Friday, October 9, 2015

Retro Republicans focus on costly Nuke Energy...again?

As the Walker administration desperately tries to breathe new life into Wisconsin’s fading manufacturing sector, Republican legislators are now doing their part by trying to breathe new life into the prohibitively expensive nuclear energy sector.
Republican lawmakers have introduced legislation that would end Wisconsin’s 32-year-old effective ban on the construction of new nuclear plants. 

Dairyland Power Cooperative spokeswoman Deb Mirasola said regardless of any changes to state law, the company has no plans for a new nuclear generator. “Nuclear is not in our long-term resource plan,” she said. “Dairyland has made a conscientious effort to focus on renewable resources as we diversify.”

That’s right, a nuke plant operator is focusing on renewable energy now, while Republicans focus on costly nuke energy.
This is what they call moving “forward?” With over 3 long years left as governor, Walker may still make all of his dreams come true; remember this delayed Walker proposal?
Republican Gov. Scott Walker’s proposal to sell off state-owned power and heating plants … some or all of the 37 state government-run power and heating plants…”
Or this odd moment in GOP energy policy, now being brought back to life this week (many of these older links have gone dead, sorry):
Feb. 2013: Rep. Mark Honadel (R-South Milwaukee) said he plans to push again to lift the state's moratorium on construction of nuclear reactors. The timing for such a bill may not be right, given that the state is on the verge of losing Kewaunee.
Or this fumbled Republican lunacy even the utility groups couldn’t get behind:
Sen. Glenn Grothman has said he would introduce a bill to roll back the state's green power mandate, which requires the state to secure 10% of its electricity from renewable sources … utility representatives said a rollback wouldn't make sense, given the investments that power companies across the state already have made. The state's utilities are on track to comply with the renewable target in 2015.
Crazy? Of course. Republicans just govern this way, same old policy, regardless of cost:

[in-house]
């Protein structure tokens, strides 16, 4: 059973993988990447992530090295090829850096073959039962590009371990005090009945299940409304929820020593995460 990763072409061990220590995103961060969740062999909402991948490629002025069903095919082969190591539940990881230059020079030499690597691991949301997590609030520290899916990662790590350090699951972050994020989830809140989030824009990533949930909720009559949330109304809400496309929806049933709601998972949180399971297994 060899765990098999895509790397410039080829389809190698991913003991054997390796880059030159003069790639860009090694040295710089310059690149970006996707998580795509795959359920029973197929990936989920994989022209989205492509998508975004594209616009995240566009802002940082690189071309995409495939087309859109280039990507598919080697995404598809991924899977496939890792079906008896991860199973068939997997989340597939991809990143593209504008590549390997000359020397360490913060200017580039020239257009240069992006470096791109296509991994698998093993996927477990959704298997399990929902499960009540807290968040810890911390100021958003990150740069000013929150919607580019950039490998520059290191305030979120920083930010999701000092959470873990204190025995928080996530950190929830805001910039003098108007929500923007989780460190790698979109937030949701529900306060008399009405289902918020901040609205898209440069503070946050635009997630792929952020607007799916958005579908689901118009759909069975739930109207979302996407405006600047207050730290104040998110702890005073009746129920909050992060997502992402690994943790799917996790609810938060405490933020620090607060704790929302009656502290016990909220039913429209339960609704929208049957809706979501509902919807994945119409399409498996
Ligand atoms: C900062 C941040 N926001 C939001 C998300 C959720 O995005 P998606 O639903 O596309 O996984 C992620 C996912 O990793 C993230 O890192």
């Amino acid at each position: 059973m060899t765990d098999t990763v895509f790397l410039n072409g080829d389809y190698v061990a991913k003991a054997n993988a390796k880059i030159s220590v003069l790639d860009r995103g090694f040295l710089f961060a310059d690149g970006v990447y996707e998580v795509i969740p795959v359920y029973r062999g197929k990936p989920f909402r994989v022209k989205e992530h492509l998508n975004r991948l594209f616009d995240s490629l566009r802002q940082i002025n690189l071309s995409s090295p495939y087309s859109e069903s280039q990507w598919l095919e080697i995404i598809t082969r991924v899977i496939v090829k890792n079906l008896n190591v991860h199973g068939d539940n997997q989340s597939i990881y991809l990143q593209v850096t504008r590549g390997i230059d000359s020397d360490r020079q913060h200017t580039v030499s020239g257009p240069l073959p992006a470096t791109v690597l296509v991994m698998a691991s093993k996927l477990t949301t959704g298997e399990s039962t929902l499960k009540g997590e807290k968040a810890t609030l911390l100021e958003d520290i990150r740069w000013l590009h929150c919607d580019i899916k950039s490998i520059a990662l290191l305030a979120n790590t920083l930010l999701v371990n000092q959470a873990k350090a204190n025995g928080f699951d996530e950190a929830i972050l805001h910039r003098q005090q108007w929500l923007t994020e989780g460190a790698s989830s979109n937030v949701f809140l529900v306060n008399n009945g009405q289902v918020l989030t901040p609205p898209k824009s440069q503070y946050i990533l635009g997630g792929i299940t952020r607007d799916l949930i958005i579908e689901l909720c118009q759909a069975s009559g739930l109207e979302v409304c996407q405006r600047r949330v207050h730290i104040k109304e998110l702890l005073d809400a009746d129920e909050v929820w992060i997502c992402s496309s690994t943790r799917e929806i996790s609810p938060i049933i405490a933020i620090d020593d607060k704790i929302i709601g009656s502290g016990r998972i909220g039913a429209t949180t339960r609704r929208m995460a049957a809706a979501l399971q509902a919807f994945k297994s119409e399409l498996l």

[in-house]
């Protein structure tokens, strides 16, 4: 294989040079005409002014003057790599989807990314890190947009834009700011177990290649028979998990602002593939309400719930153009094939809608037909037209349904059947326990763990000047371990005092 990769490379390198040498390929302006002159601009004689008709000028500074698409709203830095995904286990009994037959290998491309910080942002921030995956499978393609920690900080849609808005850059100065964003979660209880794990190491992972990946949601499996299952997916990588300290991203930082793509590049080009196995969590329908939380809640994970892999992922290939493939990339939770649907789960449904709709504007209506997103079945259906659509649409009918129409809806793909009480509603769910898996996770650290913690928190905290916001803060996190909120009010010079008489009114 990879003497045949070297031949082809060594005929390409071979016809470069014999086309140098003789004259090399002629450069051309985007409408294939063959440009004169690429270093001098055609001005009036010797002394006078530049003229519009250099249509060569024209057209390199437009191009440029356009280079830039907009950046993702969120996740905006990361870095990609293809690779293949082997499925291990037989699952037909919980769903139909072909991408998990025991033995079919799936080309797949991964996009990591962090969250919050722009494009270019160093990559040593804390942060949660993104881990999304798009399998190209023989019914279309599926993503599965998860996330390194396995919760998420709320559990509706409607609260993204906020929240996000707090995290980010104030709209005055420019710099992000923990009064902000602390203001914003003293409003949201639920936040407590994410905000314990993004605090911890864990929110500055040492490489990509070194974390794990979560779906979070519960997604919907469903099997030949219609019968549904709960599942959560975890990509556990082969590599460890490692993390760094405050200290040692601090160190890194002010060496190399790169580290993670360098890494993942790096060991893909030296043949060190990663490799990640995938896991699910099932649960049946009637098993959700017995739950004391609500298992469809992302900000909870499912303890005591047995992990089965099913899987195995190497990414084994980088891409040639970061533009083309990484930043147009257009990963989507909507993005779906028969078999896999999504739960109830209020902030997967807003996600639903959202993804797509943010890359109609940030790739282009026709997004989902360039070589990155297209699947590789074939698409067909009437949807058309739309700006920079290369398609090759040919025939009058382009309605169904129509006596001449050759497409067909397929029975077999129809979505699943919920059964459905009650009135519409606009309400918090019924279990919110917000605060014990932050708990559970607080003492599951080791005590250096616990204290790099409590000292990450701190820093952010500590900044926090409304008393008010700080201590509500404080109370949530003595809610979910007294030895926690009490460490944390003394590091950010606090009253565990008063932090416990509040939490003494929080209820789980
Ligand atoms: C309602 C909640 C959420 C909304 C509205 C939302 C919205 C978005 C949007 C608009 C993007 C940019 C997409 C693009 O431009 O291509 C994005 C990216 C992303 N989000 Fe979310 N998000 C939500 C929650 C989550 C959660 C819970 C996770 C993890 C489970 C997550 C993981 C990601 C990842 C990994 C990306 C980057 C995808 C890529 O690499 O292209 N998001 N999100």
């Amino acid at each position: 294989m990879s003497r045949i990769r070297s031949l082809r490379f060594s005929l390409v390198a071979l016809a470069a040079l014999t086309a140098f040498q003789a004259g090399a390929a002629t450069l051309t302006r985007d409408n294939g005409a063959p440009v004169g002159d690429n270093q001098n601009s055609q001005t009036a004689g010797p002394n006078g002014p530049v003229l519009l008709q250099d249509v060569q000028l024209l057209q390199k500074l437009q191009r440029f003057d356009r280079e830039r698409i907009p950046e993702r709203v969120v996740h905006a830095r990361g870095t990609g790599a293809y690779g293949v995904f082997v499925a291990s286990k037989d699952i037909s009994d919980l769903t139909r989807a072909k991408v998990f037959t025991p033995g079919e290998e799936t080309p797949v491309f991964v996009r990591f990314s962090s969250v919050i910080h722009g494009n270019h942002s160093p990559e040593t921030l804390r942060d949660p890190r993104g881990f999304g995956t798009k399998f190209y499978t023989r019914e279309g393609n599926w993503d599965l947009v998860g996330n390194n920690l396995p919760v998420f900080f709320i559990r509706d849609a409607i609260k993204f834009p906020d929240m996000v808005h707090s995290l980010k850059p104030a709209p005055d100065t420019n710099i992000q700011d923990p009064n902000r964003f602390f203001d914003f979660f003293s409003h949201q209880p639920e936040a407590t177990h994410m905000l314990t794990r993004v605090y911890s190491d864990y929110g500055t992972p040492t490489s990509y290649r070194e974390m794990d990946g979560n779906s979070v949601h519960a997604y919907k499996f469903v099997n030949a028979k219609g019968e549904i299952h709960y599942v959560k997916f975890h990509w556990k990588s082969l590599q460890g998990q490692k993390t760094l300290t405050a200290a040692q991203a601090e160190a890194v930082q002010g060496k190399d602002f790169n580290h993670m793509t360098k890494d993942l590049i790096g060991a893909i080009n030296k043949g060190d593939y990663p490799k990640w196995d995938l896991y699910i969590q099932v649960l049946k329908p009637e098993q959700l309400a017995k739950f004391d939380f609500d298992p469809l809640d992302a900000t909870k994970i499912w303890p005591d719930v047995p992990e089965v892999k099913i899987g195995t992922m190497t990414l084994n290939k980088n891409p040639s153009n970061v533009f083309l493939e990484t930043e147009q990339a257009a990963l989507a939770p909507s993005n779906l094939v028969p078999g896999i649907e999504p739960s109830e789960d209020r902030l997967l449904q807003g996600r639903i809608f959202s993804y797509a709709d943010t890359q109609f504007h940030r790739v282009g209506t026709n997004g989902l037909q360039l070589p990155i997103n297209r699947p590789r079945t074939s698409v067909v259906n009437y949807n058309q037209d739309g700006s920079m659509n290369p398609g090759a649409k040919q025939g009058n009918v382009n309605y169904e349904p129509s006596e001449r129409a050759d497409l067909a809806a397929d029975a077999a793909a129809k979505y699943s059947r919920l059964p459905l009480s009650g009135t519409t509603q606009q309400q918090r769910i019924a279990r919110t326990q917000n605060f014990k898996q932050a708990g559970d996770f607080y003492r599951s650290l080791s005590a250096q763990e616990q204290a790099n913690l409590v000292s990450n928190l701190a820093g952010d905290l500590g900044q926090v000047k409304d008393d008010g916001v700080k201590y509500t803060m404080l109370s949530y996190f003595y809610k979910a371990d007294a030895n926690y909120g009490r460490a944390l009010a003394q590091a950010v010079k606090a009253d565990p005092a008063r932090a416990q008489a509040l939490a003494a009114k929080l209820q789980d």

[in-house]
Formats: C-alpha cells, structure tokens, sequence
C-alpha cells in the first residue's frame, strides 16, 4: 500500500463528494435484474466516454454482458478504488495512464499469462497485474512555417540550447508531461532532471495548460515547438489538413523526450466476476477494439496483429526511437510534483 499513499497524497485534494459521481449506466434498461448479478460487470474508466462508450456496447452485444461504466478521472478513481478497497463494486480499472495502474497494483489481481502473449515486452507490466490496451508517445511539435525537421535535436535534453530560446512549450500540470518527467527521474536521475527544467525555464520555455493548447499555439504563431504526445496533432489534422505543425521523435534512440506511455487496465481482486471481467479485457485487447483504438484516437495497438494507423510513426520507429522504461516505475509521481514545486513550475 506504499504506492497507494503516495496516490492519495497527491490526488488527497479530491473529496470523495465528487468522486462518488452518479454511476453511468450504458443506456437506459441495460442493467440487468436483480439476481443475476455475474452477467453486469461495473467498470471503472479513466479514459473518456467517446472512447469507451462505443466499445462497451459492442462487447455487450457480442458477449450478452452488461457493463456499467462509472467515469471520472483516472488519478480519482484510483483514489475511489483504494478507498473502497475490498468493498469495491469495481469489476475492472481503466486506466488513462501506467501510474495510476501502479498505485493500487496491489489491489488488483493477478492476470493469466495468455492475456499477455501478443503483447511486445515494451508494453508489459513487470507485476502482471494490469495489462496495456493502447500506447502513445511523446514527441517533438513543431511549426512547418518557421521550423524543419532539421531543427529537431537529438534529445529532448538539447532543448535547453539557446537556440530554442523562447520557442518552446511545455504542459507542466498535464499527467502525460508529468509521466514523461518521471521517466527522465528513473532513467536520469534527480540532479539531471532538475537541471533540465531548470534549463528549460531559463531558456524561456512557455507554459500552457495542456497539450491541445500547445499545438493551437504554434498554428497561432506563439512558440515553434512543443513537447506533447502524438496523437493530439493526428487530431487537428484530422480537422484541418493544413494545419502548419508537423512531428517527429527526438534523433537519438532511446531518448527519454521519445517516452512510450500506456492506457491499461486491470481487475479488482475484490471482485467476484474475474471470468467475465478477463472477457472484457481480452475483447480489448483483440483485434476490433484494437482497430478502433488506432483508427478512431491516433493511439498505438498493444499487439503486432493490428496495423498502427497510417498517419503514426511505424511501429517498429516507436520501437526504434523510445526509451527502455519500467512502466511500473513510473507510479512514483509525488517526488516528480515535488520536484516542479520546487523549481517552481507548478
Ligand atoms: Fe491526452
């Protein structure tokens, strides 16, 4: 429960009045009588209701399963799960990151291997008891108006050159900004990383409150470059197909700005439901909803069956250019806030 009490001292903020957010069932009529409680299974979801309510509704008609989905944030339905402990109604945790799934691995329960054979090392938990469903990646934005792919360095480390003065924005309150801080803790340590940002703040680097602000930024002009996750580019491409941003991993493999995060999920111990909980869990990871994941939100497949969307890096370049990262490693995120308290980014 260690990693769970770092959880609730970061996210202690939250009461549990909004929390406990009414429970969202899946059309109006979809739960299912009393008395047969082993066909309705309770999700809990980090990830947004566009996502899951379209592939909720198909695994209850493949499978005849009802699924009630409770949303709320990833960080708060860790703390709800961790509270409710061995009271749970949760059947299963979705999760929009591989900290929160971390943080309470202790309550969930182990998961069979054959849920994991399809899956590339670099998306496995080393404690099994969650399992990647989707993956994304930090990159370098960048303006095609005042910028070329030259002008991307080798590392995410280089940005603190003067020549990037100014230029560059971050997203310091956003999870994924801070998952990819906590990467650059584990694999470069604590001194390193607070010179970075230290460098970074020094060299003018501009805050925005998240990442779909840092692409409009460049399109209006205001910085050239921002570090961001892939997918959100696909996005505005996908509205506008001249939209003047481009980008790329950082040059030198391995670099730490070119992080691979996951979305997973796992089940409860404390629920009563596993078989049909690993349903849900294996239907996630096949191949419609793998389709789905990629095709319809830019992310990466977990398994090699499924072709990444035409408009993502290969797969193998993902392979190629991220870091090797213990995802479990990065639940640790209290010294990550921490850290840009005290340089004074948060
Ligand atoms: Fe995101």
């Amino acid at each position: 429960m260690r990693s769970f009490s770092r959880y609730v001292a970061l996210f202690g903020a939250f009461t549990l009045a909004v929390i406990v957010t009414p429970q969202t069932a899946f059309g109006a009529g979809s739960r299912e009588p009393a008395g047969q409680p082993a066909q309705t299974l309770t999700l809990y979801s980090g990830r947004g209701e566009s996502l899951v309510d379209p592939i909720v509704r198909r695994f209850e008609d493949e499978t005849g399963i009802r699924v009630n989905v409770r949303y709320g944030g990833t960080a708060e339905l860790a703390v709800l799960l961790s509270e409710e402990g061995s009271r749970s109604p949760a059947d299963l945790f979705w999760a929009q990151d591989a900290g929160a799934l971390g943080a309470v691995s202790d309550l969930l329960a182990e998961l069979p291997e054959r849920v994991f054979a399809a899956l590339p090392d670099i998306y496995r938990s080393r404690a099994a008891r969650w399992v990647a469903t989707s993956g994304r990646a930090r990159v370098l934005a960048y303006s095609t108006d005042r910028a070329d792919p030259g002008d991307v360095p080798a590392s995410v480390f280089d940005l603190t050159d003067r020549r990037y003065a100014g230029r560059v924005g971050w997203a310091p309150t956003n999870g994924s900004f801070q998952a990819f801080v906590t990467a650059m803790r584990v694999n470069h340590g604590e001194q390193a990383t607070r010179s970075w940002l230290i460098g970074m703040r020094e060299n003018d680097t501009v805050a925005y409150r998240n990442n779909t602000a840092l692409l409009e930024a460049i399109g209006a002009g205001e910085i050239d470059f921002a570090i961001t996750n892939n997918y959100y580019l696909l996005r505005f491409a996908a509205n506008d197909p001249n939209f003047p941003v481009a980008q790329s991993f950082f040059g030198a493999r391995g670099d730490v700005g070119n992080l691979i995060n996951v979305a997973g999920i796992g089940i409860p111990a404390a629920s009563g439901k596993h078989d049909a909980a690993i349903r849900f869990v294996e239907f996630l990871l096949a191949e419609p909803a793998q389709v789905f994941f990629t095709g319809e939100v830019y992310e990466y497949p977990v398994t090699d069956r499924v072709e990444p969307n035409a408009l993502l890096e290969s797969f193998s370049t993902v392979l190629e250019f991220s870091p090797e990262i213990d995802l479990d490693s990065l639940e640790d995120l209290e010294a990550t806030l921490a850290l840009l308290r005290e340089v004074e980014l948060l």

Meanwhile, the cost of building new reactors - still banned under Wisconsin's nuclear moratorium - is so prohibitive that few utilities are undertaking the projects.
Yes, consumer bills will skyrocket:
May 3, 2009: A wave of new reactors now in the works is intended to solve at least part of the nation’s energy problems … But cost is likely to plague every upcoming nuclear project.

In Missouri, the first of the next generation of reactors recently was put on hold because of the $6 billion price tag. Some states have altered laws so consumers begin footing the bill now, even before construction begins.

Construction will undoubtedly play out on your utility bill. Residential electricity rates would have risen (in Missouri) 1 to 3 percent annually for customers, up to 12.5 percent during construction.
That's okay, as long as it's not that Democratically supported green energy stuff that now costs a lot less. 

And those older nuke plants? 
According to AP, “estimates of dismantling costs have soared by more than $4.6 billion (for all plants) because rising energy and labor costs, while the investment funds that are supposed to pay for shutting plants down have lost $4.4 billion in the battered stock market. The amount of money set aside for dismantling the plants has decreased at nearly four of every five reactors. Radioactive waste could leak from abandoned plants into ground water or released into the air, and spent nuclear fuel rods could be stolen by terrorists. The average cost of dismantling a nuclear reactor is now estimated now at $450 million. The average plant owner has about $300 million saved up for the job. Typically, the money is raised through a small surcharge on electric rates."


  1. 20% of the homes in America are powered with nuclear. I don't like it. But without it, the lights go out.

  2. Fukushima, the corium left the building.

    Thanks for the OP. Needs to be up front as do those proponents of nuclear power. Shorter, there is no fix in Japan.

  3. As a devout "treehugger" I support this, but ONLY IF each one of the morons who vote for this agree to bury a 55gallon drum of nuke waste in their yards. Preferably right below the area where their kids and grandkids play.

  4. Those homes won't be affected. Unless nuke plants are decommissioned.